Late last year the European Space Agency doubled down on its Mars mission, dedicated half a billion euros to the next phase of its Exomars 2020 program — and now we are seeing the benefits of that enormous investment: a pretty awesome new render of the rover they plan on deploying to the Martian surface.
Exomars, you may remember, is the mission that met with disappointment last year when the Schiaparelli lander crashed on the surface. But space agencies have never been the type to be daunted by such failures — and anyway, other parts of the mission are progressing as planned. Design and engineering continues, of which this set of pics is the latest evidence. (This is different from NASA’s Mars 2020 program, which also recently put out a cool rover render.)
Okay, it’s actually quite a bit like the last render, but this one not only has far more detail, but you have a more final parts list and it includes the robo-friends that will be accompanying the rover on its mission. (Here’s a big version.)
That big grey box on the front is the main drill, which can reach six feet of depth. This is a critical tool if we are to investigate the ancient history of Mars, not just what happened recently. Drilling that far down could help us find traces of water, veins of minerals that indicate biological processing, and so on. That kind of thing doesn’t just sit around on the surface, although conspiracy theorists would love you to think so.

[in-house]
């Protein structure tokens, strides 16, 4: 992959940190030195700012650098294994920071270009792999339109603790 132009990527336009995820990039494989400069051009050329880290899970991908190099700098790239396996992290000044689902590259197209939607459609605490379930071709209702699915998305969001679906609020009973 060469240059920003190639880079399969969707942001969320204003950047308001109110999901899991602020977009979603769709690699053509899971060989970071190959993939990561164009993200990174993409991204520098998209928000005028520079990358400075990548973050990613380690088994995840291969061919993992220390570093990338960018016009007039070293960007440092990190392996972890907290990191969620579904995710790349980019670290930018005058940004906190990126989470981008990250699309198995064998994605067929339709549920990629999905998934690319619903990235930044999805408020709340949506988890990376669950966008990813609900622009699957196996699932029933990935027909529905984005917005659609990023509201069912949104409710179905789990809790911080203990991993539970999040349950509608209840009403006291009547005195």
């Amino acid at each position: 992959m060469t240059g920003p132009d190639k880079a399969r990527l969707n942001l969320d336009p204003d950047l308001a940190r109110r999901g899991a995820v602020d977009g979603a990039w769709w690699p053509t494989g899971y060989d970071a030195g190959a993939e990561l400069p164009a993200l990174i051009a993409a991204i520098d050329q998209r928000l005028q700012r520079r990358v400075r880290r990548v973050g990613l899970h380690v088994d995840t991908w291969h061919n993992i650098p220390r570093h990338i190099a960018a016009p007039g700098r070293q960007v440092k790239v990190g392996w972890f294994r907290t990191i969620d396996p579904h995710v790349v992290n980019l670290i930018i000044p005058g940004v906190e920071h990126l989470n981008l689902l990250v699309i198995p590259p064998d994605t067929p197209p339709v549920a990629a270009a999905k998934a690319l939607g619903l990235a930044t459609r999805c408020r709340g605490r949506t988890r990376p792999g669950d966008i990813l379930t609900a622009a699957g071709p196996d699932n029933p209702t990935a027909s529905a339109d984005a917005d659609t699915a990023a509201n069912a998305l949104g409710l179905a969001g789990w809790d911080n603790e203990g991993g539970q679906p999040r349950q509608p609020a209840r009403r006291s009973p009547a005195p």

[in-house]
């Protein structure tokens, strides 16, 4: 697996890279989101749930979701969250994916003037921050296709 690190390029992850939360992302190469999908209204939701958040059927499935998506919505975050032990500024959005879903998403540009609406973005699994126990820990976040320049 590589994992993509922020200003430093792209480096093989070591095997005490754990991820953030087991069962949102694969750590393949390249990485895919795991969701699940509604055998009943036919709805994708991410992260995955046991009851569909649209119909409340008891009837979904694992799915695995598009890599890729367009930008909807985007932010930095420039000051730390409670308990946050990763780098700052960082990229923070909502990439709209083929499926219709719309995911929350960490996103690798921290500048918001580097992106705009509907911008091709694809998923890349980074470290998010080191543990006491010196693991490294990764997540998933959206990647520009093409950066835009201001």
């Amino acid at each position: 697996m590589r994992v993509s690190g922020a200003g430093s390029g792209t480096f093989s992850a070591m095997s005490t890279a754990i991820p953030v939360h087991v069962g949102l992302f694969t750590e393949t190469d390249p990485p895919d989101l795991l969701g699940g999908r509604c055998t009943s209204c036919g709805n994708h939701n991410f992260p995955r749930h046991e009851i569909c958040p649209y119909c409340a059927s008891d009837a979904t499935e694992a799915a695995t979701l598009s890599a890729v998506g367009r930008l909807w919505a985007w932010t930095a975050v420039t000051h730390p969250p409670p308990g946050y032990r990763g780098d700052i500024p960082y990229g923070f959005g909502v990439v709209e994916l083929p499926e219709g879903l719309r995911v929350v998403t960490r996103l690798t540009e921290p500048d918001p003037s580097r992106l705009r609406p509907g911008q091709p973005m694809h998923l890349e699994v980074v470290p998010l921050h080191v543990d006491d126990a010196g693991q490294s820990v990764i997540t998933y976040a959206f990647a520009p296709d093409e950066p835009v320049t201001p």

There’s multispectral imaging, an infrared spectrometer, a macro camera for close-ups (called CLUPI, which I love), and a neutron detector and ground-penetrating radar for scoping out good spots to drill. There’s more information on each of these if you follow the links in this instrument list.
The mast is topped with the big PanCam for visible-light images in 2D and 3D. This will be sending back all the cool pics you’ll send to friends, if any of us survive until this thing lands in 2021.
Speaking of which, Russia’s part of this operation, and agencies from that country are putting together a stationary surface platform that will conduct investigations that don’t require it to move around: testing the air, planetary rotation, radiation, temperature, and so on.
It really takes second billing in this image, which is probably more to do with its design being less finalized than any kind of passive-aggressive shade-throwing by ESA. The scientific community is above that sort of thing, mostly.
Exomars is still in planning stages, and they’re deciding between a handful of landing sites. We won’t know until summer of 2019 where it’s going to set down, and then if all goes well it’ll launch in July 2020 and arrive at Mars in March of 2021. Don’t worry, we’ll remind you.